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News from a wargamer with a special interest in the military history of the Balkans. It mainly covers my current reading and wargaming projects. For more detail you can visit the web sites I edit - Balkan Military History and Glasgow & District Wargaming Society. Or follow me on Twitter @Balkan_Dave

Friday, 31 January 2020

The Ballard of John MacLea

The War of 1812 between the USA and Britain is often viewed as a footnote to the Napoleonic wars. It isn't well understood even in North America, although the fact Donald Trump thought (wrongly) that Canada burned down the White House, is perhaps not typical! Although an American did once tell me that it was Britain who invaded the USA in 1812.

The causes of the war were complex, but it was the USA that invaded the Canadian colonies. Some Americans thought Canada was properly part of the USA, but many more did not support the war party. Equally, many of those living in Canada had been Americans very recently and had divided loyalties.

These tensions are covered well in A.J. Mackenzie's, War of 1812 series of books. This is historical fiction, but the author keeps pretty close to the historical facts. The first in the series is 'The Ballard of John Maclea'. This covers the opening actions of the war up to the Battle of Queenston Heights on 13 October 1812.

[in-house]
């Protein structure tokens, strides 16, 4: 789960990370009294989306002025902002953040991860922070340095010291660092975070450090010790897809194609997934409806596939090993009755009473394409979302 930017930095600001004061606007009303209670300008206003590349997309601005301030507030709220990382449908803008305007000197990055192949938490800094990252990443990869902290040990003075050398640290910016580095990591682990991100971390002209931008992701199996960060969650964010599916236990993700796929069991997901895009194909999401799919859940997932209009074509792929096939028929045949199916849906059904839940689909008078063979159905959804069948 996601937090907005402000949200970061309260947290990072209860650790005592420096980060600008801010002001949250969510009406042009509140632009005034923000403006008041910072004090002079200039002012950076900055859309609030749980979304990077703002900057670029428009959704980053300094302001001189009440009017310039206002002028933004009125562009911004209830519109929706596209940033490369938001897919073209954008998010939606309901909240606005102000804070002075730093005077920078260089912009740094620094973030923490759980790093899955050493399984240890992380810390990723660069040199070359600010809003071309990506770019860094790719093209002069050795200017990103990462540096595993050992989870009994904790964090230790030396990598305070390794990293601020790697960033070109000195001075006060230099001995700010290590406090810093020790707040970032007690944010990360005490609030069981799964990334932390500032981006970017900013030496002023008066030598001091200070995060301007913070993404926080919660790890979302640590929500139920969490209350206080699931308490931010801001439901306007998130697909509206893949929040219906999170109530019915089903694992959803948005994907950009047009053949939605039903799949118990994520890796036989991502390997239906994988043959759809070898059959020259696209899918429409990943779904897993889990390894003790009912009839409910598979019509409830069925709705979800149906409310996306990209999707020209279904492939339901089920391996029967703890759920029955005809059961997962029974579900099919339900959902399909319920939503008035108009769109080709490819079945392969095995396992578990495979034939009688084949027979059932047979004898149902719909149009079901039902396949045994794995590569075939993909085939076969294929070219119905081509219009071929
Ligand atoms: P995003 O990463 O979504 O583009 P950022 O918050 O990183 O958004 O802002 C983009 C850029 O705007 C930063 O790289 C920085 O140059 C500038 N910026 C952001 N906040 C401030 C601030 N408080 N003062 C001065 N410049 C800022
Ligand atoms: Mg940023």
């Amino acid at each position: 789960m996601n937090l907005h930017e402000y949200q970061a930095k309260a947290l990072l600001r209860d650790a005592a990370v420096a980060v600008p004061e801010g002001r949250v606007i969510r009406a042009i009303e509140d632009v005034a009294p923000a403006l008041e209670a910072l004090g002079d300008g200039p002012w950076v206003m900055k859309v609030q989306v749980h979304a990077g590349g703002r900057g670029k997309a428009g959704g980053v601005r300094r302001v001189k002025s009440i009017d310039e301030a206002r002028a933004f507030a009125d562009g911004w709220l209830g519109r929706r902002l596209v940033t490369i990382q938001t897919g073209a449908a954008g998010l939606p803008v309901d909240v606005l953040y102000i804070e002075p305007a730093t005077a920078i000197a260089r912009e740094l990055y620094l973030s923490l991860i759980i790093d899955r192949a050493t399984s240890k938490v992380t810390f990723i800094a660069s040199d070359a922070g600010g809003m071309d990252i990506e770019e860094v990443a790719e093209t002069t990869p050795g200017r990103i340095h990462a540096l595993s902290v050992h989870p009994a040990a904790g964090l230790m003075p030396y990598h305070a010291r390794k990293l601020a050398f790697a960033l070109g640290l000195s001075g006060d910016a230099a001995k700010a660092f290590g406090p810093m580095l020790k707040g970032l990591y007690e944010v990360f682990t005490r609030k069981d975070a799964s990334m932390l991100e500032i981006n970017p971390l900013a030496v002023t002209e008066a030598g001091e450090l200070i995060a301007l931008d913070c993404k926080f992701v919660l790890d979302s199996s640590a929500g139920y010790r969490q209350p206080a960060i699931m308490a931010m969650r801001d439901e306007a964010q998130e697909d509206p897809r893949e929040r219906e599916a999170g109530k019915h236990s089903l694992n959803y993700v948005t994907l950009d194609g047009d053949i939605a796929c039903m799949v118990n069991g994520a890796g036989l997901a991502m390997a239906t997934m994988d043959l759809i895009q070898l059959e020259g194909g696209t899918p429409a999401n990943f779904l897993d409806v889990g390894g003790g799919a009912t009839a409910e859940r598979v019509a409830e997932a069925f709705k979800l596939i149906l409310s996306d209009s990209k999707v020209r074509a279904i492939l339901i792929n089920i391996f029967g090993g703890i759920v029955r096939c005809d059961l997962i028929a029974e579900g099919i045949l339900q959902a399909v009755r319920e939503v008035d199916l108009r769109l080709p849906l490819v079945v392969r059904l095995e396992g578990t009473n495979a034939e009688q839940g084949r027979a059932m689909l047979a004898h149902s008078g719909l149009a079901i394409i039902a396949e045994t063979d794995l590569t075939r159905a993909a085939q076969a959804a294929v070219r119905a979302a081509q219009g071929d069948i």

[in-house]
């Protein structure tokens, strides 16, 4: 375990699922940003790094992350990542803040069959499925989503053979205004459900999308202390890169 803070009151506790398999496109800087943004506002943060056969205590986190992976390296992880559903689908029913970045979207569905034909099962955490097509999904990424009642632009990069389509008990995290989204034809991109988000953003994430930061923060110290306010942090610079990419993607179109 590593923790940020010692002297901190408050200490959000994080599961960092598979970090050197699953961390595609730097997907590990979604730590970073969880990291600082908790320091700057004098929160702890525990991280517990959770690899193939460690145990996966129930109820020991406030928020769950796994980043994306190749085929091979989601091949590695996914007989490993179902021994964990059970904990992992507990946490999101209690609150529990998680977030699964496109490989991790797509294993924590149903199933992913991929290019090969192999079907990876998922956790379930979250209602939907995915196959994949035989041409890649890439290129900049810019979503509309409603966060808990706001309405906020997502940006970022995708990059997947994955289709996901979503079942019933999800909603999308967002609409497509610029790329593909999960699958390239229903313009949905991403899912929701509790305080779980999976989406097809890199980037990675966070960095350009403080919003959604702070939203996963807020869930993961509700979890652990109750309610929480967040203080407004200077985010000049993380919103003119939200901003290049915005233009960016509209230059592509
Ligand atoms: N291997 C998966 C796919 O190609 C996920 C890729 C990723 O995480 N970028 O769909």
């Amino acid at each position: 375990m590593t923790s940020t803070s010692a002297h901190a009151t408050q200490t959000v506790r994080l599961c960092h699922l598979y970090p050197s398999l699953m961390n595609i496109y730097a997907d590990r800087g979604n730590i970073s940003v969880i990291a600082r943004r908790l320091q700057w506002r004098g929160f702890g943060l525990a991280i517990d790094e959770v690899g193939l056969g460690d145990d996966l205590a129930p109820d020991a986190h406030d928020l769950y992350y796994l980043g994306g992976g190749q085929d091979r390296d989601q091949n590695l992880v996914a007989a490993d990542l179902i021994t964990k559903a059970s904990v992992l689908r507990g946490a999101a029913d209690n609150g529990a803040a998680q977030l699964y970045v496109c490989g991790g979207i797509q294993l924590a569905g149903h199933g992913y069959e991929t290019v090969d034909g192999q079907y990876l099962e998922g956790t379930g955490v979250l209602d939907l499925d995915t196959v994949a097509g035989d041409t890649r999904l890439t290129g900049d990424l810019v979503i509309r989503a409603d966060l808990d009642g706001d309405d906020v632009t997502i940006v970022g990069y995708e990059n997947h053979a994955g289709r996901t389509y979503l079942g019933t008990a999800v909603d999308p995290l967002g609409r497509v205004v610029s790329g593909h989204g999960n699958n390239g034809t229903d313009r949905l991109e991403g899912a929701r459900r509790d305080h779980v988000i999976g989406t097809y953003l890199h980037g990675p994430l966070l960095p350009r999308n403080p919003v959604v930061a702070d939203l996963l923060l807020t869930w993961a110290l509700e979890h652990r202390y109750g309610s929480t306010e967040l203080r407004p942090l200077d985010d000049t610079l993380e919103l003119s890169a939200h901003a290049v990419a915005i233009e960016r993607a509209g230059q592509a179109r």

This book tells the story from the Canadian side of the conflict. Our hero, John MacLea, is a Scot who had fought in the British army. He then emigrated to Canada and became a Captain in the militia. In 1812, the main British army was with Wellington in Spain and there were only two battalions of regulars in Canada. This meant that fencible and other militia units had to plug the gap.

The main storyline revolves around espionage in the run up to the first US invasion. I won't spoil the plot, but our hero is tasked with finding the spies who have infiltrated the militia. There are several skirmishes as well as the British capture of Detroit.

The main theatre of war in 1812 was on the Niagara River, either side of the famous waterfalls. The book concludes with the Battle of Queenston Heights when the British and Canadian militia repulsed a US landing. I had the pleasure of touring the battlefields, including Queenston, in 2018. There is an impressive statue of the British commander General Brock on the Heights, which reflects his wider role in preparing the colonies for the war, as he died early in the battle.


There are also statues and a monument to the role First Peoples, as Canadians today correctly describe the Indian allies of the British.

  
I enjoyed this book and look forward to reading the rest of the series.








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